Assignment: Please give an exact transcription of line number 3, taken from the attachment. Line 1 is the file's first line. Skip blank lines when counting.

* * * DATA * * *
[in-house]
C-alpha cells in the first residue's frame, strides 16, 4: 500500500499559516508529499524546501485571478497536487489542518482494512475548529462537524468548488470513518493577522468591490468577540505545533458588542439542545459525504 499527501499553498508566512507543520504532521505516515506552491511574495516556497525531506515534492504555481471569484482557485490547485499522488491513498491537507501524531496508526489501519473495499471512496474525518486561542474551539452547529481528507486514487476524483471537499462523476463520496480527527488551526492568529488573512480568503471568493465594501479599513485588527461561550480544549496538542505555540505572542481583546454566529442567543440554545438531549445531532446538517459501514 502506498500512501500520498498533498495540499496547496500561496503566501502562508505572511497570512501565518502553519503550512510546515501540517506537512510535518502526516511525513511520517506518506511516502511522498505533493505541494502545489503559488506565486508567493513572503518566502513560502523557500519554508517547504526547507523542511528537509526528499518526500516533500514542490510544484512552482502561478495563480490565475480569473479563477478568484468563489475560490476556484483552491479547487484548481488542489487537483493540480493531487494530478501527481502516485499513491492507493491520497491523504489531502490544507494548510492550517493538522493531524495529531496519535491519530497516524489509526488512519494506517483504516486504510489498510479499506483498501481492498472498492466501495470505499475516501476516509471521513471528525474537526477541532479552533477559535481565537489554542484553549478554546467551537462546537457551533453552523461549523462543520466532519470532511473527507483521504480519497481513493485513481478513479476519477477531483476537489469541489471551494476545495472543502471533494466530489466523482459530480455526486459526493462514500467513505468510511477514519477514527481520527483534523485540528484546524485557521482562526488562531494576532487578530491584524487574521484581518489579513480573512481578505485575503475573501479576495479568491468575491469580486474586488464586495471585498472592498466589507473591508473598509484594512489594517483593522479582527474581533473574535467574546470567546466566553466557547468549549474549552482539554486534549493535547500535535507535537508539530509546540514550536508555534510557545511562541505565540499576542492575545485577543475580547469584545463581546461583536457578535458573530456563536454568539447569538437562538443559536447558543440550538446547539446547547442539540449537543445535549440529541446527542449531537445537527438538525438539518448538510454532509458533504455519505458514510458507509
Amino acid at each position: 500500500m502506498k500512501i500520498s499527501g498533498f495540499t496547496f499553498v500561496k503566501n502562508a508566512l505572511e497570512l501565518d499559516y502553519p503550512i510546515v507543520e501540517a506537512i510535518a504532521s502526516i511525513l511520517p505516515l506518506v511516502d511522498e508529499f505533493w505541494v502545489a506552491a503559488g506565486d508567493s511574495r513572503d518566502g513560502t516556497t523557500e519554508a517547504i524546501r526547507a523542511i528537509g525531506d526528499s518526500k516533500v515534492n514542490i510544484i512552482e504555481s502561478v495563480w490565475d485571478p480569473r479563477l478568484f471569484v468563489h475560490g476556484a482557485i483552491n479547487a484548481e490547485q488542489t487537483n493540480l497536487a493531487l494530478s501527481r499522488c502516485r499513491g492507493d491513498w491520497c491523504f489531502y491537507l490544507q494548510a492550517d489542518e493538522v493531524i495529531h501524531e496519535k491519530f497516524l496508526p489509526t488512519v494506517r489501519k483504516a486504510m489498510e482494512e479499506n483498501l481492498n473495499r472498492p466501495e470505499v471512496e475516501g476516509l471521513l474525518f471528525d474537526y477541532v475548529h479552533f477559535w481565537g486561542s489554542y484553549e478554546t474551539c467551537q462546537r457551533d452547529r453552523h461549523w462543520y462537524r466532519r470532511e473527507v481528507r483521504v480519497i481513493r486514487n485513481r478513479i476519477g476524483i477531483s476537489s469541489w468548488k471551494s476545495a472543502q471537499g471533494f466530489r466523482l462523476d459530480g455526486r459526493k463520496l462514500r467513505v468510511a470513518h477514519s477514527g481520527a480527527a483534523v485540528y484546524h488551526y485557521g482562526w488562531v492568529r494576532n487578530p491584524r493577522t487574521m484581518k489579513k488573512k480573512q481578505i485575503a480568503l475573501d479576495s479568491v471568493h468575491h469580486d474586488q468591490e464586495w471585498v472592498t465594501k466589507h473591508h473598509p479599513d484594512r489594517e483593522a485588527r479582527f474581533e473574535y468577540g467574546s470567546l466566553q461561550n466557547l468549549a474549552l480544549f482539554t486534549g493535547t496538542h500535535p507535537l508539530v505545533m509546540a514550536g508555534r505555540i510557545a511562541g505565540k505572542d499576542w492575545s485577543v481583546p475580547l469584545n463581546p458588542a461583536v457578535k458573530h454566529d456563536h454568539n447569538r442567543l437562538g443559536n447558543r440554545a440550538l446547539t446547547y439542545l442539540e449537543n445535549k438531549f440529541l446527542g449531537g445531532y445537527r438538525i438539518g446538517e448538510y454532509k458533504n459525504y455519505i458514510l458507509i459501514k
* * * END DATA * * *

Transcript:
Amino acid at each position: 500500500m502506498k500512501i500520498s499527501g498533498f495540499t496547496f499553498v500561496k503566501n502562508a508566512l505572511e497570512l501565518d499559516y502553519p503550512i510546515v507543520e501540517a506537512i510535518a504532521s502526516i511525513l511520517p505516515l506518506v511516502d511522498e508529499f505533493w505541494v502545489a506552491a503559488g506565486d508567493s511574495r513572503d518566502g513560502t516556497t523557500e519554508a517547504i524546501r526547507a523542511i528537509g525531506d526528499s518526500k516533500v515534492n514542490i510544484i512552482e504555481s502561478v495563480w490565475d485571478p480569473r479563477l478568484f471569484v468563489h475560490g476556484a482557485i483552491n479547487a484548481e490547485q488542489t487537483n493540480l497536487a493531487l494530478s501527481r499522488c502516485r499513491g492507493d491513498w491520497c491523504f489531502y491537507l490544507q494548510a492550517d489542518e493538522v493531524i495529531h501524531e496519535k491519530f497516524l496508526p489509526t488512519v494506517r489501519k483504516a486504510m489498510e482494512e479499506n483498501l481492498n473495499r472498492p466501495e470505499v471512496e475516501g476516509l471521513l474525518f471528525d474537526y477541532v475548529h479552533f477559535w481565537g486561542s489554542y484553549e478554546t474551539c467551537q462546537r457551533d452547529r453552523h461549523w462543520y462537524r466532519r470532511e473527507v481528507r483521504v480519497i481513493r486514487n485513481r478513479i476519477g476524483i477531483s476537489s469541489w468548488k471551494s476545495a472543502q471537499g471533494f466530489r466523482l462523476d459530480g455526486r459526493k463520496l462514500r467513505v468510511a470513518h477514519s477514527g481520527a480527527a483534523v485540528y484546524h488551526y485557521g482562526w488562531v492568529r494576532n487578530p491584524r493577522t487574521m484581518k489579513k488573512k480573512q481578505i485575503a480568503l475573501d479576495s479568491v471568493h468575491h469580486d474586488q468591490e464586495w471585498v472592498t465594501k466589507h473591508h473598509p479599513d484594512r489594517e483593522a485588527r479582527f474581533e473574535y468577540g467574546s470567546l466566553q461561550n466557547l468549549a474549552l480544549f482539554t486534549g493535547t496538542h500535535p507535537l508539530v505545533m509546540a514550536g508555534r505555540i510557545a511562541g505565540k505572542d499576542w492575545s485577543v481583546p475580547l469584545n463581546p458588542a461583536v457578535k458573530h454566529d456563536h454568539n447569538r442567543l437562538g443559536n447558543r440554545a440550538l446547539t446547547y439542545l442539540e449537543n445535549k438531549f440529541l446527542g449531537g445531532y445537527r438538525i438539518g446538517e448538510y454532509k458533504n459525504y455519505i458514510l458507509i459501514k